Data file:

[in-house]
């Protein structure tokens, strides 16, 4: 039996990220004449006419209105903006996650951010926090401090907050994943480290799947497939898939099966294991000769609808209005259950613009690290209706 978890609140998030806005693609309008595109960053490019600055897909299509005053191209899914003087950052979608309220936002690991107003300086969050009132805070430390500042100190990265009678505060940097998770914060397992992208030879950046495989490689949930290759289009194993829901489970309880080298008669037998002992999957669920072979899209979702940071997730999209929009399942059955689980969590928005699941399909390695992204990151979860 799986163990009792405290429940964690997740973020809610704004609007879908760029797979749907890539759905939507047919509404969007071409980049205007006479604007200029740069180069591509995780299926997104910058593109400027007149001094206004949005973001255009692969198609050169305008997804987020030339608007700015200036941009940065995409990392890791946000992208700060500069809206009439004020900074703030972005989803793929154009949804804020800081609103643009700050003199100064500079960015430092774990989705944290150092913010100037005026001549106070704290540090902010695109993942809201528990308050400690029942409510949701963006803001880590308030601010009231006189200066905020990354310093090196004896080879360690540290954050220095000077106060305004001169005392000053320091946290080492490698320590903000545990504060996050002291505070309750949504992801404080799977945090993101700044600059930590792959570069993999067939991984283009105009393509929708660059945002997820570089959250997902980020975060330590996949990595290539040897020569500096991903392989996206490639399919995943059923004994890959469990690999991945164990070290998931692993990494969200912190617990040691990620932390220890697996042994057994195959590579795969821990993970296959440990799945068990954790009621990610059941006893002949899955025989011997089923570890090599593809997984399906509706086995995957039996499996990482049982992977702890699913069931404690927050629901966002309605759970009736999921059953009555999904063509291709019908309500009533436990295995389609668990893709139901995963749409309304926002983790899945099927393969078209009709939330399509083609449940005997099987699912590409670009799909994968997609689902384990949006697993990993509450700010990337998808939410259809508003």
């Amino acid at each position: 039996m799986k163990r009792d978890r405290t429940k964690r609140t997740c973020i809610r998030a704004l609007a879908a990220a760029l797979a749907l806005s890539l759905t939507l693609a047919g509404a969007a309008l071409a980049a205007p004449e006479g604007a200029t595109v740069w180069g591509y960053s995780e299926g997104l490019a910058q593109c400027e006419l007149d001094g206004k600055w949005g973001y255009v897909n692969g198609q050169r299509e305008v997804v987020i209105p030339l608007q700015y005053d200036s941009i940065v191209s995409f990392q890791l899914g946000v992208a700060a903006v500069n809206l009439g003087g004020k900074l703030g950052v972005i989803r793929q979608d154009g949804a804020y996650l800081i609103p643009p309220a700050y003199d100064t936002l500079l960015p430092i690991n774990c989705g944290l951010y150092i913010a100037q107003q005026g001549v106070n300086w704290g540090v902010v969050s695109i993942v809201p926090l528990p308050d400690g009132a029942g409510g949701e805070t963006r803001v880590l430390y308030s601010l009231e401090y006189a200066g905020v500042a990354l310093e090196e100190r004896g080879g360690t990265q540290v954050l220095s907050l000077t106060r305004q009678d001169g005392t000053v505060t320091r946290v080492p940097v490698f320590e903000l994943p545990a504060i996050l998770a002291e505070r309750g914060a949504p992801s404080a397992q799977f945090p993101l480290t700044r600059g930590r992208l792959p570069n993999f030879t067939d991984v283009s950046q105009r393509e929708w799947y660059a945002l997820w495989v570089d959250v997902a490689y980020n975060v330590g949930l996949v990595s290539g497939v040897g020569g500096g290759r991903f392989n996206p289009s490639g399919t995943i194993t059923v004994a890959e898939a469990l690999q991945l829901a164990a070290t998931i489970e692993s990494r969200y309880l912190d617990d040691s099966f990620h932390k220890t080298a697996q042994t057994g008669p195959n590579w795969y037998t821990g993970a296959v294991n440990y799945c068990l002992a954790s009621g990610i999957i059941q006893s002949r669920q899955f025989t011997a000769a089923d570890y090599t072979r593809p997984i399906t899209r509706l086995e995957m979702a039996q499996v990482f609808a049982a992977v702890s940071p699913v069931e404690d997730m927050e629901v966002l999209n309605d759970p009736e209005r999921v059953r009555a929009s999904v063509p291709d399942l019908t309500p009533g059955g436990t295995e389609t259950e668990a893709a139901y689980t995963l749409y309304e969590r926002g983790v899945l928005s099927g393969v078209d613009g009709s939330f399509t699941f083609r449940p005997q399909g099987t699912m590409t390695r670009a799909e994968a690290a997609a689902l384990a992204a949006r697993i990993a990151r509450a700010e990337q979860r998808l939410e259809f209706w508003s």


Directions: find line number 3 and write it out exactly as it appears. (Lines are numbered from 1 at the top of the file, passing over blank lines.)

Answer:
């Amino acid at each position: 039996m799986k163990r009792d978890r405290t429940k964690r609140t997740c973020i809610r998030a704004l609007a879908a990220a760029l797979a749907l806005s890539l759905t939507l693609a047919g509404a969007a309008l071409a980049a205007p004449e006479g604007a200029t595109v740069w180069g591509y960053s995780e299926g997104l490019a910058q593109c400027e006419l007149d001094g206004k600055w949005g973001y255009v897909n692969g198609q050169r299509e305008v997804v987020i209105p030339l608007q700015y005053d200036s941009i940065v191209s995409f990392q890791l899914g946000v992208a700060a903006v500069n809206l009439g003087g004020k900074l703030g950052v972005i989803r793929q979608d154009g949804a804020y996650l800081i609103p643009p309220a700050y003199d100064t936002l500079l960015p430092i690991n774990c989705g944290l951010y150092i913010a100037q107003q005026g001549v106070n300086w704290g540090v902010v969050s695109i993942v809201p926090l528990p308050d400690g009132a029942g409510g949701e805070t963006r803001v880590l430390y308030s601010l009231e401090y006189a200066g905020v500042a990354l310093e090196e100190r004896g080879g360690t990265q540290v954050l220095s907050l000077t106060r305004q009678d001169g005392t000053v505060t320091r946290v080492p940097v490698f320590e903000l994943p545990a504060i996050l998770a002291e505070r309750g914060a949504p992801s404080a397992q799977f945090p993101l480290t700044r600059g930590r992208l792959p570069n993999f030879t067939d991984v283009s950046q105009r393509e929708w799947y660059a945002l997820w495989v570089d959250v997902a490689y980020n975060v330590g949930l996949v990595s290539g497939v040897g020569g500096g290759r991903f392989n996206p289009s490639g399919t995943i194993t059923v004994a890959e898939a469990l690999q991945l829901a164990a070290t998931i489970e692993s990494r969200y309880l912190d617990d040691s099966f990620h932390k220890t080298a697996q042994t057994g008669p195959n590579w795969y037998t821990g993970a296959v294991n440990y799945c068990l002992a954790s009621g990610i999957i059941q006893s002949r669920q899955f025989t011997a000769a089923d570890y090599t072979r593809p997984i399906t899209r509706l086995e995957m979702a039996q499996v990482f609808a049982a992977v702890s940071p699913v069931e404690d997730m927050e629901v966002l999209n309605d759970p009736e209005r999921v059953r009555a929009s999904v063509p291709d399942l019908t309500p009533g059955g436990t295995e389609t259950e668990a893709a139901y689980t995963l749409y309304e969590r926002g983790v899945l928005s099927g393969v078209d613009g009709s939330f399509t699941f083609r449940p005997q399909g099987t699912m590409t390695r670009a799909e994968a690290a997609a689902l384990a992204a949006r697993i990993a990151r509450a700010e990337q979860r998808l939410e259809f209706w508003s």